7 Patent as Innovation Measure
Effective to protect product innovation (Teece, 2000) Related to the inputs of the innovative process (Jaffe & Trajtenberg, 2002) Patent count is simplest and most straightforward Assumes that all patents have equal value Patent citation count Number of times a patent is cited after it is published Inventors have the incentives to not want to overclaim or underclaim Truncation and obsolescence issues Patent citation analysis Trade secrets, secrecy, lead time, complementary manuf, complementary sales, patents, other legal They want to claim as few citations as possible because they want to maximize the breadth of protection for the patents; They want to claim as many as possible to place their patent outside of the legal realm of the cited patents

8 Measuring Innovation: Data
European Patent Office (EPO) is a regional patent office Regional patent office Maintains and publishes all-inclusive Worldwide Patent Statistical Database aka “PATSTAT” (1976 – October 2012) PATSTAT Data from over 100 countries 60 million patent applications; 30 million granted patents, etc. Many application details, including citation information Sample identification: patent classification and abstract keyword search Wind in “F03D” (Johnstone et al, 2009) Abstract search (Nemet, 2009) in EN, DE, FR, & ES Our data come from the EPO, which is a regional patent office; When it grants a patent, the rights of the applicant are protected in all of the member countries that the applicant has designated. When a patent is applied …search report search patents.. gathers standardized patent data from almost all of the world’s patent offices; 170GB; filesize: a few to 33GB

9 Patent Count Results: PATSTAT
13,279 wind patents worldwide Most activities in U.S. and Europe, but China as well Most recent peak began in 1990s Patent Offices When many European countries tried to curb carbon emissions that culminated in the Kyoto Protocol in sent a clear signal to the industry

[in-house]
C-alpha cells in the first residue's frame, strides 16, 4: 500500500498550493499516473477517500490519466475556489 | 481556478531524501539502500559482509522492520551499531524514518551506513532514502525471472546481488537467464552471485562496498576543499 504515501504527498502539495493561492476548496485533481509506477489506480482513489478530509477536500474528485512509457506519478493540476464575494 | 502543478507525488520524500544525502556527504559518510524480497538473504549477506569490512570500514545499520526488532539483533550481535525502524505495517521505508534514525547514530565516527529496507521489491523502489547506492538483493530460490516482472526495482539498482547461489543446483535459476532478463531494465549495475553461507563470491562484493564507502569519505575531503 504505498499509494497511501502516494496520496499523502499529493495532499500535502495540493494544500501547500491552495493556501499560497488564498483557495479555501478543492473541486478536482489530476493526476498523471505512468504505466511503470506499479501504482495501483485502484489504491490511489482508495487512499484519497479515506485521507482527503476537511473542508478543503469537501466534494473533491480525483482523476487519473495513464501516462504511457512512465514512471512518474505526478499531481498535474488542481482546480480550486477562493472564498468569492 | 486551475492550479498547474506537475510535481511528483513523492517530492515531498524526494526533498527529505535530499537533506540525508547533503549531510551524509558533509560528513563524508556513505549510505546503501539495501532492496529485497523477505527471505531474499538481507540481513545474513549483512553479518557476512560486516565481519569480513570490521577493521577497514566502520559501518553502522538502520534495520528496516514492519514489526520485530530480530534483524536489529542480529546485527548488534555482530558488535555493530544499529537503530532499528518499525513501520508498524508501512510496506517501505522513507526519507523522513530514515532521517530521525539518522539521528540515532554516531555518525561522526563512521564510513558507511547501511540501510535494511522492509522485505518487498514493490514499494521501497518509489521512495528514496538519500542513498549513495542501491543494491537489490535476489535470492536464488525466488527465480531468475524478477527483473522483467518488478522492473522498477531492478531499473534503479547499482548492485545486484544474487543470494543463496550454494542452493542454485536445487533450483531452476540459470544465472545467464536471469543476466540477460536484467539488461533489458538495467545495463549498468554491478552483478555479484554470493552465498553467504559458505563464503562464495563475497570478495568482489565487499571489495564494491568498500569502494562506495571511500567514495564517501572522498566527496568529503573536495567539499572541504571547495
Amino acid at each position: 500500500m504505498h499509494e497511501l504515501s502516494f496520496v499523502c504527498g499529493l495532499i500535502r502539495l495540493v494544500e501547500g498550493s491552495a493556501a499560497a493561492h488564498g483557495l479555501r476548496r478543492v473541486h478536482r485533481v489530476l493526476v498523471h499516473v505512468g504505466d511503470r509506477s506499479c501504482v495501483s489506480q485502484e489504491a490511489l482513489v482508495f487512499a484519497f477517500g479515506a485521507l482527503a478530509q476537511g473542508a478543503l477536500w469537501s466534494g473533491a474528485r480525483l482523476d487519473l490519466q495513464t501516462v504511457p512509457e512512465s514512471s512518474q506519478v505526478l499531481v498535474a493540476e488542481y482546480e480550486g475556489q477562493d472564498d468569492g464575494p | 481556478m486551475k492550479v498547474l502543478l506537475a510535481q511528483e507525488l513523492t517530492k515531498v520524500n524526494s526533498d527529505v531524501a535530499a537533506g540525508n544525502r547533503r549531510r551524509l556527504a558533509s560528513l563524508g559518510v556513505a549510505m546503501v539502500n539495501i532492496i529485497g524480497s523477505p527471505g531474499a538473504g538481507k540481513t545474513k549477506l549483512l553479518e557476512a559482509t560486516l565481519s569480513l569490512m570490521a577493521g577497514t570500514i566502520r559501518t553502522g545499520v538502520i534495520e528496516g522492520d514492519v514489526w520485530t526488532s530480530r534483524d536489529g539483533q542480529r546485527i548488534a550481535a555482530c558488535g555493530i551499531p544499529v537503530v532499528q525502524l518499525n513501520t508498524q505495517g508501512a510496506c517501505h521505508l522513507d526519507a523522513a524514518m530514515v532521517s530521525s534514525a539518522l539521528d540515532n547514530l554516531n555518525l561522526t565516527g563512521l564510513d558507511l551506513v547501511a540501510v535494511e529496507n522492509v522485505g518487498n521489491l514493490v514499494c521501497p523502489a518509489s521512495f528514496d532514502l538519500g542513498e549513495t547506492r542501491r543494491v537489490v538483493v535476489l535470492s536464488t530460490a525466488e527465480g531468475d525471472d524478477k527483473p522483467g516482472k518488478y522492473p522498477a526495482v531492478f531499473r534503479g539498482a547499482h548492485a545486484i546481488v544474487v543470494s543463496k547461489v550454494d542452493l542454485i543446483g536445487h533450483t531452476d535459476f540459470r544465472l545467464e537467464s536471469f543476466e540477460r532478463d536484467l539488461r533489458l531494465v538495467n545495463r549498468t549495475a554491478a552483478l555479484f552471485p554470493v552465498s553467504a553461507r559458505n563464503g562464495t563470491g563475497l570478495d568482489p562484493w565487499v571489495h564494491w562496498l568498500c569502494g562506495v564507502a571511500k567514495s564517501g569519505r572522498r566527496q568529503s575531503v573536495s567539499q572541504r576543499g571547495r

10 Patent Count Results: EPO
985 EPO patents Geographic location as proxy for nationality German inventors have the most wind power patents (365), then Danish (156) and American (92); two from Chinese inventors Uptick in patenting activities when Chinese firms displace foreign producers and pivot to other major markets EPO’s patent application process can be costly, the EPO data filter out low-value inventions, explaining the smaller no.of patents. Additionally, the EPO’s patent examination process is more mature and robust compared to SIPO. Prior to 2009… Recent uptick in patenting activity is evident, and the final years of the data sample are ones which Chinese firms have displaced foreign rivals in their home markets. Despite the growth in the Chinese production and the inception of Chinese exports of wind power equipment to other major markets, essentially no patents granted to Indigenous Chinese firms. There is a global patenting surge in this domain, but China’s indigenous producers are not participating in it Inventor Nationality

11 Sources of China’s innovation
huawei, china petrochemical corp (sinopec), semiconductor manufacturing international corp Branstetter et al (2013)

12 2005 Renewable Energy Law Renewable Energy Targets Grid Companies